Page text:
This is a partial list of significant initiatives which have sought to bring the history of Scotland’s relationship to Atlantic slavery and abolitionism to wider public attention. It includes exhibitions, educational resources, art works, walks, films, radio and TV programmes, performances, books, newspaper and magazine articles, blogposts and conferences, and starts, arbitrarily in 2000. (I have excluded more specialised academic essays, which deserve a list of their own).
Black History Month, co-ordinated by CRER, has provided a forum for much of this work. Notice the relatively large number of events in 2007, inspired by the two hundredth anniversary of the British abolition of the slave trade. In 2014 the hosting of the Commonwealth Games in Glasgow prompted a further burst of activity in that city, notably focused on the Empire Cafe which ran during the games.
Nevertheless many of these projects are ephemeral. Web pages go out of date or disappear, unarchived. Radio and television programmes are usually taken offline after a short interval. Exhibitions and performances are often poorly documented and remembered only by the small numbers of people who attend them.
This is perhaps one of the reasons why, despite all this activity, there are growing calls for a permanent memorial or dedicated museum in Scotland that would recognise the country’s debt to slavery, both directly through the ownership of enslaved persons; and indirectly through the importation and consumption of the products of their labour, generating fortunes which were invested in Scotland’s industrial and commercial infrastructure.
2001-present: Glasgow Anti-Racist Alliance (founded 1999, renamed Coalition for Racial Equality and Rights in 2010) begins co-ordinating an annual programme of events for Black History Month. This has included walking tours of Glasgow’s Merchant City led, at various times, by Frank Boyd, David Govier, Stephen Mullen, Adebusola Deborah Ramsey and Marenka Thompson-Odlum, and numerous exhibitions, performances, talks and other events.
2002: Graham Fagen‘s live web broadcast Radio Roselle, the first of his works to explore connections between Jamaica and Scotland via Burns. exhibited as an installation in the exhibition Love is Lovely, (Fruitmarket, Edinburgh, 2002). Followed by Blood Shed (V&A, London 2004), Clean Hands Pure Heart (Tramway, Glasgow, 2005), Downpresserer(Gallery of Modern Art, Glasgow, 2007), I Murder Hate(somebodyelse, The Changing Room, Stirling, 2009) and The Slave’s Lament (Scotland+Venice, Venice Biennale, 2015; Hospitalfield, Arbroath, 2016; Matt’s Gallery & CGP Dilston Grove, Southwark Park Galleries, London, 2016; Inverness Museum and Art Gallery, 2016; Galerie del’UQAM, Montreal, 2017; Scottish National Portrait Gallery, 2017; National Gallery of Jamaica, 2017; Doris McCarthy Gallery, Toronto, 2018; National Art Gallery of the Bahamas, 2018; Holburne Museum, Bath, 2019; Mississippi Museum of Art, 2019-2020) (acquired by The Tate, 2016).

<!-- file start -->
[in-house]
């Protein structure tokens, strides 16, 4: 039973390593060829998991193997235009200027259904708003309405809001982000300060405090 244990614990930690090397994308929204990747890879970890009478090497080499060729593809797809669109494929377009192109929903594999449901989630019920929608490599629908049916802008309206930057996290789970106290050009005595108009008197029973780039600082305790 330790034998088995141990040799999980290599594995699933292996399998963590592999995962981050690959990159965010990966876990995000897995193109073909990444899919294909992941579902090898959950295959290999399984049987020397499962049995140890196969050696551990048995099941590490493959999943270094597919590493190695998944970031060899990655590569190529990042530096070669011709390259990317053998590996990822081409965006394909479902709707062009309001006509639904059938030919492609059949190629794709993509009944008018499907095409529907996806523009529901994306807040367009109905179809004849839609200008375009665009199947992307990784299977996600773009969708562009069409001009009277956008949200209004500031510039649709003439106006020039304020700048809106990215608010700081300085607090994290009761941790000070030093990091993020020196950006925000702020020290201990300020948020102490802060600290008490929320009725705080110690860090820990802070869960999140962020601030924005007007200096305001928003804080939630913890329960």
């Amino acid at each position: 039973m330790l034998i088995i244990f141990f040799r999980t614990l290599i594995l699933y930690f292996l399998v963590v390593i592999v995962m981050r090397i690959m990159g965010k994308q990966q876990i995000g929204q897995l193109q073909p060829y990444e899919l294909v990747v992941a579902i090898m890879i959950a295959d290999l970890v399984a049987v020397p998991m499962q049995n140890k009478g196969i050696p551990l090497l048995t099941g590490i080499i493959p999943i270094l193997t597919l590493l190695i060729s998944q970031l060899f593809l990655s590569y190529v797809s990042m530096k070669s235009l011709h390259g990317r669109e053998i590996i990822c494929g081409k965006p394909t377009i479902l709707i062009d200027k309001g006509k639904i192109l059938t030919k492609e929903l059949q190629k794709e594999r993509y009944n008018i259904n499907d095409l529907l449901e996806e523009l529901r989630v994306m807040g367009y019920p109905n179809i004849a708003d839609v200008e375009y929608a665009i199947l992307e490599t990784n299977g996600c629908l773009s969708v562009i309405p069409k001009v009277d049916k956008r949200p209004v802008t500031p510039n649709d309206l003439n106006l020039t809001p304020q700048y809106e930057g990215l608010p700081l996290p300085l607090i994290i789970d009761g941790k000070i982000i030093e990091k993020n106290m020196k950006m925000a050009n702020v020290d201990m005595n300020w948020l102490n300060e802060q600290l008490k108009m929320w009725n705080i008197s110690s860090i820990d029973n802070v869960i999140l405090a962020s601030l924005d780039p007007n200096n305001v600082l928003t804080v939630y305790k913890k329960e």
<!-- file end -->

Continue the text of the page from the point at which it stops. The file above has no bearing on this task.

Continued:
2002: Jim Muotune performs a speech delivered by Frederick Douglass at Glasgow’s City Hall in 1860. Glasgow Herald, 9 October.
2002: Slavery and Glasgow, an exhibition showcasing collections held by Glasgow City Archives and Special Collections, Mitchell Library.
2003: publication of Joseph Knight by James Robertson, a fictionalisation of the life of the black slave who won his freedom in Scotland in a landmark court case in 1777.
2003: first broadcast of Scotland’s Black History (Billy Kay, Odyssey Productions) BBC Radio Scotland. Six programmes. (Repeated, with new material in 2016).
2006: publication of Scotland and the Abolition of Black Slavery by Iain Whyte.
2007: Scottish executive publishes Scotland and the Slave Trade, drawing on research by Iain Whyte and Eric Graham, but significantly revised.
2007: Annie Brown, Scotland and Slavery (Daily Record, 24 March).
2007: Scotland, Slavery and Abolition conference at Edinburgh University (10 November) with contributions from Paul Nugent, Paul Lovejoy, Tom Devine, John Cairns, Eric Graham, Geoff Palmer, Stewart J Brown, James Walvin, Douglas Hamilton, Clare Midgley, Suzanne Schwarz, and Iain Whyte.
2007: Dumfries and Galloway and the Transatlantic Slave Trade: exhibitions at the Stewartry Museum, Kirkcudbright (July-August), Dumfries museum (September-October) and Stranraer Museum (October-December) curated by Frances Wilkins including a talk by Wilkins on ‘Dumfries and the Transatlantic Slave Trade’ (1 September), coinciding with the publication of her book on the subject.
2007: Scotland and the Transatlantic Slave Trade conference (Perth, 29 Sept) organised by the Scottish Local History Forum, with contributions from Eric Graham, Iain Whyte, Lesley Richmond, Lizanne Henderson, Sheila Millar, Sonia Baker).
2007: Learning and Teaching Scotland publish learning resource (for Scottish primary schools and early secondary schools to mark the bicentenary of abolition) on Scotland and the Abolition of the Slave Trade. LTS later became part of Scottish Education Quality and Improvement Agency (later renamed Education Scotland) and as far as I can tell the resource is no longer online, but it is archived here.
2007: National Trust for Scotland create a travelling display, Hidden Histories (pdf) that explores links between the slave trade and NTS to mark the bicentenary of abolition (also includes information about Scipio Kennedy).
2007: Gerard Carruthers, ‘Robert Burns and Slavery’, The Drouth 26.
2007: ‘It Wisnae Us! Glasgow’s built heritage, tobacco, the slave trade and abolition’ – exhibition, guided tour and other related events, devised by Stephen Mullen.
2007: This Horrible Traffik (Netherbow Theatre, Edinburgh, 21 May). Poems – Petitions – Popular Ballads. ‘Hear the voices of Scottish slaves and Scottish abolitionists from David Spens in 1769 to Eliza Wigham in 1850. Courtroom drama in 1778, Andrew Thomson’s 1830 call for ‘immediate’ rather than ‘gradual’ abolition, The ‘Send Back the Money’ song of 1845, Harriet Tubman and the ‘Underground Railroad’ and many more.’ Read by: Jim Aird, Bette Boyd, Richard Ellis, Jim Muotune, Kokumo Rocks and Iain Whyte. Producer: Padi Mathieson. (Also Hutcheson’s Hall, Glasgow, 23 October).